“Right.  The agency sent me.  My name is Ike Barnes and I’m from Muleshoe, Texas; I’ve been spraying since I was 19.  Out there on the runway is my plane, an Air Tractor 802A.  I usually spray corn, cotton, pumpkins and potatoes.”

“Great.  That would make quite a lunch.  Except maybe for the cotton.”

“You say you got work for me?”

“Right.  We need a very experienced crop duster for a special assignment.  We’ll pay double what you usually get for a job.  You’ll do what you always do in your work and we’ll be shooting film of you.”

“I’ll be in the movies?”

“That’s right, and with a famous director.”

“Man, I’m getting excited.”

“We’re going to have a guy standing alone on a road out in a vast wilderness; no one else is around.  Your job will be to fly at him, very careful and low, low as you can get, and the preservation instinct will cause him to drop down flat on the ground so you can’t hit him.”

“Wait a minute.  That sounds dangerous.”

“For him, not for you.  He’ll be an actor so we can easily get another one if we need to.”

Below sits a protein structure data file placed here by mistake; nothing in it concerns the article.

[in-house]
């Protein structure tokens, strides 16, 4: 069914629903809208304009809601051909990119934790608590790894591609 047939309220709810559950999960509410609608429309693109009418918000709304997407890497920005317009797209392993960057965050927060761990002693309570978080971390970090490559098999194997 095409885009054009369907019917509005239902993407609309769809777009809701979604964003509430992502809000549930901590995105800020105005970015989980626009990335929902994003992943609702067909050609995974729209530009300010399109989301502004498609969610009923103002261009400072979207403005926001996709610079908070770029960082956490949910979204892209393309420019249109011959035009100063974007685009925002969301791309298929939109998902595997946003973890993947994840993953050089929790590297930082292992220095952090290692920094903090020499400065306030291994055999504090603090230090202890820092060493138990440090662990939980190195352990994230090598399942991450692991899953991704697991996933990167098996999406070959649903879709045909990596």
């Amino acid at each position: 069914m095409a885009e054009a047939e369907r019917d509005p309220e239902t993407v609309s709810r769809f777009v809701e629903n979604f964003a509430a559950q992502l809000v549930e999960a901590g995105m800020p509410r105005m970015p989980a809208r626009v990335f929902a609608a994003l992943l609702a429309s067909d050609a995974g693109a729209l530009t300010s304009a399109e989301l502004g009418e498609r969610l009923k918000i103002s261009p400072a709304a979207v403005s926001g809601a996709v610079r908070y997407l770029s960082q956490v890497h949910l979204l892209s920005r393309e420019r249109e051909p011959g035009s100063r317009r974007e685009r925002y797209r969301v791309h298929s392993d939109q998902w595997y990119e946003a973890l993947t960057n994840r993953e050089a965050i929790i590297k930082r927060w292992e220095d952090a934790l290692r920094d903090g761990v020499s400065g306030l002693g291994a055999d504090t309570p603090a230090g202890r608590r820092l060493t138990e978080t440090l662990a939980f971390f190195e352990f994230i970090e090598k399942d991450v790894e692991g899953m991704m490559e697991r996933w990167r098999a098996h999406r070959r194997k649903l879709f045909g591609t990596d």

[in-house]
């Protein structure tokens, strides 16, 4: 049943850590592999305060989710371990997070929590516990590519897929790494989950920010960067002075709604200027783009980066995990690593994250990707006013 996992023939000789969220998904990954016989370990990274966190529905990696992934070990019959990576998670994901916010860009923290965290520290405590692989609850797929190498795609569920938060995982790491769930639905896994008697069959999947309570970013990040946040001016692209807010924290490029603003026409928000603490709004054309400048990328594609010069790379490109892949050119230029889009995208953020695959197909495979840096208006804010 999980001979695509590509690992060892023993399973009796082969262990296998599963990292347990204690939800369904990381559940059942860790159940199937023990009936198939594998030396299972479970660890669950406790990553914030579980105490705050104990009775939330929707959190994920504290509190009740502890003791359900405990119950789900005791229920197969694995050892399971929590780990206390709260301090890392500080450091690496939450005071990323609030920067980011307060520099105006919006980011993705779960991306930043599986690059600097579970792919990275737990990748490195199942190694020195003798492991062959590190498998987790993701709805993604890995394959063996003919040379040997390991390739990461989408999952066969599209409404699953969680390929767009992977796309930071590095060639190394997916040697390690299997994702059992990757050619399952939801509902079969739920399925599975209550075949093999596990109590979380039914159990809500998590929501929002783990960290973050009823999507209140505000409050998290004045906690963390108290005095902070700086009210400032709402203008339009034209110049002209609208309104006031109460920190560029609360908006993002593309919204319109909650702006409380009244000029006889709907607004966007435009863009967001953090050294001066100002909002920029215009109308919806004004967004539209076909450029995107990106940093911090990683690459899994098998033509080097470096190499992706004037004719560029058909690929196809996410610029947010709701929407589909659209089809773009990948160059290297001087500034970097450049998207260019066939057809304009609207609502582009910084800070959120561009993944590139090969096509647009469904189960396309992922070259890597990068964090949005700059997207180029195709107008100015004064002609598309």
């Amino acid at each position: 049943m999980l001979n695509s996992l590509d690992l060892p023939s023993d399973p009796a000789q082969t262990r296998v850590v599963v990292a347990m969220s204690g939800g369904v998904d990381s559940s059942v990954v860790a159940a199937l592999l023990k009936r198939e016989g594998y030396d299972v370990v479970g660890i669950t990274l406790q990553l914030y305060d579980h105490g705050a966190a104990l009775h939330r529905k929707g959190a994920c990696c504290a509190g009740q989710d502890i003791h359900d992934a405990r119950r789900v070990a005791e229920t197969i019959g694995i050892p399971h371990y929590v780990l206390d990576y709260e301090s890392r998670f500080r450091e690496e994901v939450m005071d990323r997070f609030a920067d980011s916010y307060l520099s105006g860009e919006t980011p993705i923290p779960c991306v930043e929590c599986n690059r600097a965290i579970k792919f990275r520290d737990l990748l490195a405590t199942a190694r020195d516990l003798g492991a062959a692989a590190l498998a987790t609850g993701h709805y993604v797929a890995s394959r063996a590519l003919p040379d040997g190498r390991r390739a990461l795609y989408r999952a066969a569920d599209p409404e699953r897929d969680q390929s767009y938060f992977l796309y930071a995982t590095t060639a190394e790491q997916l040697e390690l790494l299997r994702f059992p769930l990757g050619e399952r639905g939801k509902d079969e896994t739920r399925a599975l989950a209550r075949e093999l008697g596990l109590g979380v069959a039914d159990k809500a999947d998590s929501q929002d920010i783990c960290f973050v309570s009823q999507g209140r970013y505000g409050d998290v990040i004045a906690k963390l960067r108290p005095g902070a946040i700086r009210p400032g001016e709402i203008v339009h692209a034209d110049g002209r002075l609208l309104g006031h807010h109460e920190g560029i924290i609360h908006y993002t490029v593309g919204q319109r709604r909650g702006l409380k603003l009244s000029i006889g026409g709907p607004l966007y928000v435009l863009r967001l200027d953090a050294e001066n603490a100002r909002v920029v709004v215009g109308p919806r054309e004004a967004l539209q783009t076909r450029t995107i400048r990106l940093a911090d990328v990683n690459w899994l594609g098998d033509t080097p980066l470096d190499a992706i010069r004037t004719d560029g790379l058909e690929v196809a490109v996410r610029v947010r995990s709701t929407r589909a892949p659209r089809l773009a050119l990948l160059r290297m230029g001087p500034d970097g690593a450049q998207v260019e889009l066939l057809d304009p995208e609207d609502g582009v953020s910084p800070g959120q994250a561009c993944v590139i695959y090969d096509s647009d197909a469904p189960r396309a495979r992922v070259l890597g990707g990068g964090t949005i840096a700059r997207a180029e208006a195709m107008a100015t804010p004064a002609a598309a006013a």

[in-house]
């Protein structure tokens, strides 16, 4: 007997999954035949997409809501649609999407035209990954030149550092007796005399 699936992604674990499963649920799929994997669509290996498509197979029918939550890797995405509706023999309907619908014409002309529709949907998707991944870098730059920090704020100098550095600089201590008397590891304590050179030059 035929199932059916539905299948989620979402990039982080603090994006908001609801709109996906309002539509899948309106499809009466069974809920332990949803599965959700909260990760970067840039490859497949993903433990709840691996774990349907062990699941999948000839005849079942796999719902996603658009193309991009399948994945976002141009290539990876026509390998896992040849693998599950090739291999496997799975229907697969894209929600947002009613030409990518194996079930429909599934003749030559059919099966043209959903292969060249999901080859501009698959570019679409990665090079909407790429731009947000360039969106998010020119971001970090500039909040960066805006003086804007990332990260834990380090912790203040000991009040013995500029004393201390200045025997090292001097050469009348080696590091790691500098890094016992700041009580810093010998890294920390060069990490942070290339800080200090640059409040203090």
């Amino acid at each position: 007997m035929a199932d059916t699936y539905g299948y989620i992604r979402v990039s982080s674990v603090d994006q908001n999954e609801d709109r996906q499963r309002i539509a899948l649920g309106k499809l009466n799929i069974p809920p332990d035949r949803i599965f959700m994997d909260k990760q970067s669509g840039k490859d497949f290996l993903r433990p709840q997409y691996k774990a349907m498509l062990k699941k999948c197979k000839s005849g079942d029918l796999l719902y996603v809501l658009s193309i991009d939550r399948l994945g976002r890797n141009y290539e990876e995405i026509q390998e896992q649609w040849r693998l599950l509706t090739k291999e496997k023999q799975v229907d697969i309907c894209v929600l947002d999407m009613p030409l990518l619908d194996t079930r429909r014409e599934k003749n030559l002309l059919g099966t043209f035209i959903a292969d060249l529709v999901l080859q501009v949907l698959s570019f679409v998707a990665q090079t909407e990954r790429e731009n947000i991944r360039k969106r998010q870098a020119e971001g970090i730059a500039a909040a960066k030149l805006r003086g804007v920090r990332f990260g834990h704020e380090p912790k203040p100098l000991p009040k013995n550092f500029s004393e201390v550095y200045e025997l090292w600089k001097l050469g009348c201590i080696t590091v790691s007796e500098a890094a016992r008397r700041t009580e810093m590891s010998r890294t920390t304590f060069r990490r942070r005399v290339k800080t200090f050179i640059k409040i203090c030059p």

“This is sure a strange kind of crop dusting.”

“The guy will than run into a corn field where he can hide in the corn stalks.  You then swoop back and this time spray some pesticide on him.”

“What!?  That’s it, I quit!  I could use the money, but I don’t want to wind up in jail!”

“It won’t be real pesticide, Ike.  It’ll be fake.  In fact, it’ll be water.”


“And that’s all there is to it.  We’ll probably shoot the scene a couple of times to be sure there are no mistakes.  Then it will be hugs all around and you can pick up your check and get back to your pumpkins and potatoes.”

(Also submitted to Sunday Scribblings)

Sunday, March 3, 2013

158 Quiz Answer

This week’s answer is the movie Gigi, which won a record-breaking 9 Academy Awards, including the Oscar for Best Picture.  In tribute to Gigi's domination of the Oscars, the MGM switchboard answered calls the following day with "M-Gigi-M."

(Also for Three-Word Wednesday and ABC Wednesday: "H" is for Will Hays)
Here's this week's Berownial quiz. I wrote the following little scenelet, basing it on a very popular motion picture. Your assignment, should you choose to accept it, is: name the movie.